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Please use this identifier to cite or link to this item: http://repository.li.mahidol.ac.th/dspace/handle/123456789/11303
Title: Pleistocene genetic connectivity in a widespread, open-habitat-adapted mosquito in the Indo-Oriental region
Authors: Magdalena Zarowiecki
Catherine Walton
Elizabeth Torres
Erica Mcalister
Pe Than Htun
Chalao Sumrandee
Tho Sochanta
Trung Ho Dinh
Lee Ching Ng
Yvonne Marie Linton
The Natural History Museum, London
University of Manchester
Formerly of the Research Institute of Tropical Medicine (RITM)
Medical Entomology Research Division
Mahidol University
National Center for Parasitology, Entomology and Malaria Control
National Institute of Malariology, Parasitology and Entomology Hanoi
National Environment Agency, Singapore
Keywords: Agricultural and Biological Sciences;Environmental Science
Issue Date: 1-Jul-2011
Citation: Journal of Biogeography. Vol.38, No.7 (2011), 1422-1432
Abstract: Aim The environmental effect of Pleistocene climatic change in the Indo-Oriental region has resulted in allopatric fragmentation and the generation of diversity in forest-associated species. The aim of this study was to determine the extent to which Pleistocene climatic change has resulted in the fragmentation and speciation of an open-habitat-adapted mosquito, Anopheles vagus s.l., across its range. Location Anopheles vagus s.l. was sampled across the Indo-Oriental region. Methods We generated 116 mitochondrial cytochrome c oxidase subunit I (COI) and 121 nuclear internal transcribed spacer 2 (ITS2) DNA sequences from 18 populations. Relationships between mitochondrial haplotypes were reconstructed using minimum spanning networks, and population structure was examined using analyses of molecular variance. The population history, including lineage divergence times, population expansion and gene flow, was inferred using beast and the isolation with migration (IM) model. Results There was no evidence to support the presence of the endemic Philippines species, A. limosus; instead, Philippine populations were closely related to, and derived from, A. vagus on the eastern Southeast Asian mainland. The most distinct populations were those from Java and East Timor, which differed from all other populations by all individuals having a 4-bp insertion in the ITS2 sequence. The corresponding mitochondrial haplotypes had an estimated divergence time of 2.6Ma [95% confidence interval (CI) 1.9-3.6Ma]. Haplotype networks and analysis of molecular variance for COI supported western (Sri Lanka, India and Myanmar) and eastern (Thailand, Singapore, Cambodia, Vietnam and the Philippines) population groupings. This grouping structure results from the divergence of an eastern and a western mitochondrial lineage, estimated to have occurred 0.37Ma (95% CI 0.26-0.55Ma). Subsequent migration from the east to the west (0.16Ma) is inferred to have created an admixture zone in Myanmar and Thailand. Main conclusions With the possible exception of populations from Java and East Timor, A. vagus appears to be one widespread genetically diverse taxon across its extensive range. The abundance of grassland during long interglacial periods may have facilitated population connectivity and range expansion across the Oriental and western Australasian regions. © 2011 Blackwell Publishing Ltd.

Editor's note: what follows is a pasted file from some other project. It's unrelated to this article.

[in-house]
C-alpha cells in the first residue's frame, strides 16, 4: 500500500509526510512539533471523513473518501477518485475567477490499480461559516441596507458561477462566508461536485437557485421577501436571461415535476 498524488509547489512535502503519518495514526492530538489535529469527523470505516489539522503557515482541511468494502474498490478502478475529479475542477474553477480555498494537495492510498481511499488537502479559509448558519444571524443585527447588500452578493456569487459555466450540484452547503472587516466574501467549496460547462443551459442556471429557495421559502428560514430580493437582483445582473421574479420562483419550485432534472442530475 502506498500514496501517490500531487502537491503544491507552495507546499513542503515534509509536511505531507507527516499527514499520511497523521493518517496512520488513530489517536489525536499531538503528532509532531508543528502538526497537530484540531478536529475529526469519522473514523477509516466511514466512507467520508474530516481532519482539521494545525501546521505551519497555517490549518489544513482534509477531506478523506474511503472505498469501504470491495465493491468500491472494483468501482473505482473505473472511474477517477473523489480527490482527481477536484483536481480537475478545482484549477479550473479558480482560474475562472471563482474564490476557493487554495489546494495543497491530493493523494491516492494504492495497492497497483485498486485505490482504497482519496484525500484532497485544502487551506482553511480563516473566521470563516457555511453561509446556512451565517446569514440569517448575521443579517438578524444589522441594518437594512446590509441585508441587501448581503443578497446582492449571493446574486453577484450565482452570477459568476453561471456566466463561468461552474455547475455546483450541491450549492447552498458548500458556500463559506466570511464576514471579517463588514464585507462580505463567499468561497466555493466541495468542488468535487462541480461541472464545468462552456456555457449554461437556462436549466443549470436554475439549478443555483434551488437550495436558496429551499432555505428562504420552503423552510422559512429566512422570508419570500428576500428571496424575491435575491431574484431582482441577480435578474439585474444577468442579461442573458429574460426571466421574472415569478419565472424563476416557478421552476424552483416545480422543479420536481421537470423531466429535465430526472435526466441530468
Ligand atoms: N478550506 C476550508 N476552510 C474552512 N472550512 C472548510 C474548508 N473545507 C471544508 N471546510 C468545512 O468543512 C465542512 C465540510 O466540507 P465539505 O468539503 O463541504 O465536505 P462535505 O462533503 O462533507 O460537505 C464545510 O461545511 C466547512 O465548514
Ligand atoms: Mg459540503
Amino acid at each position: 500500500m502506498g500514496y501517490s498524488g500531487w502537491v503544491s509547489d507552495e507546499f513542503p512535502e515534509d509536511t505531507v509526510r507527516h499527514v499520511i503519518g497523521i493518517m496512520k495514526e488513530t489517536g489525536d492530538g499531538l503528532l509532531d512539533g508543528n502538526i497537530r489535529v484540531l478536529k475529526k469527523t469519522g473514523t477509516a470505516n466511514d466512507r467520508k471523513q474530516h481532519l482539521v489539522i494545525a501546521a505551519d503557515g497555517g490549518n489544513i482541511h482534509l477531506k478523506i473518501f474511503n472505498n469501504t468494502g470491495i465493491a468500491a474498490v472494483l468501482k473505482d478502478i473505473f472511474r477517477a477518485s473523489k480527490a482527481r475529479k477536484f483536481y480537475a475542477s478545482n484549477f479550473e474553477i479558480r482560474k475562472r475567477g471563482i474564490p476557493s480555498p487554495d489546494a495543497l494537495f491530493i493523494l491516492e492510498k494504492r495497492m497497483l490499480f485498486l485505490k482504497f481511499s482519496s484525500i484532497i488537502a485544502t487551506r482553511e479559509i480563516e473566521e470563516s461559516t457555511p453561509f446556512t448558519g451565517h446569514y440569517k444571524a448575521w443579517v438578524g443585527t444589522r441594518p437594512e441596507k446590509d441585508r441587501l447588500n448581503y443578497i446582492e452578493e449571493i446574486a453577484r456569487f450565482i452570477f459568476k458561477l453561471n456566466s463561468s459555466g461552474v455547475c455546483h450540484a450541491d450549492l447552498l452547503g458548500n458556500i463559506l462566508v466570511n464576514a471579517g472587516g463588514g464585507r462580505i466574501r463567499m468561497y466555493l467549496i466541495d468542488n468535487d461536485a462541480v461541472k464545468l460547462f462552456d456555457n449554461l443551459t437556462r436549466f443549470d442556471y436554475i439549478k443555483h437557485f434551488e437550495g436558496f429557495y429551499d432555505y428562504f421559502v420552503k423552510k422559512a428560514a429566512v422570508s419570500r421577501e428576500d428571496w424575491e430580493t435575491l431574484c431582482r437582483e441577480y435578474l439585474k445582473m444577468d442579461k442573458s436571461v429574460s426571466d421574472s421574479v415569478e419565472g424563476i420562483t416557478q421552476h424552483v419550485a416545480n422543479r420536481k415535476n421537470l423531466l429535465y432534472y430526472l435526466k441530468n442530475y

URI: https://www.scopus.com/inward/record.uri?partnerID=HzOxMe3b&scp=79959334179&origin=inward
http://repository.li.mahidol.ac.th/dspace/handle/123456789/11303
ISSN: 13652699
03050270
Appears in Collections:Scopus 2011-2015

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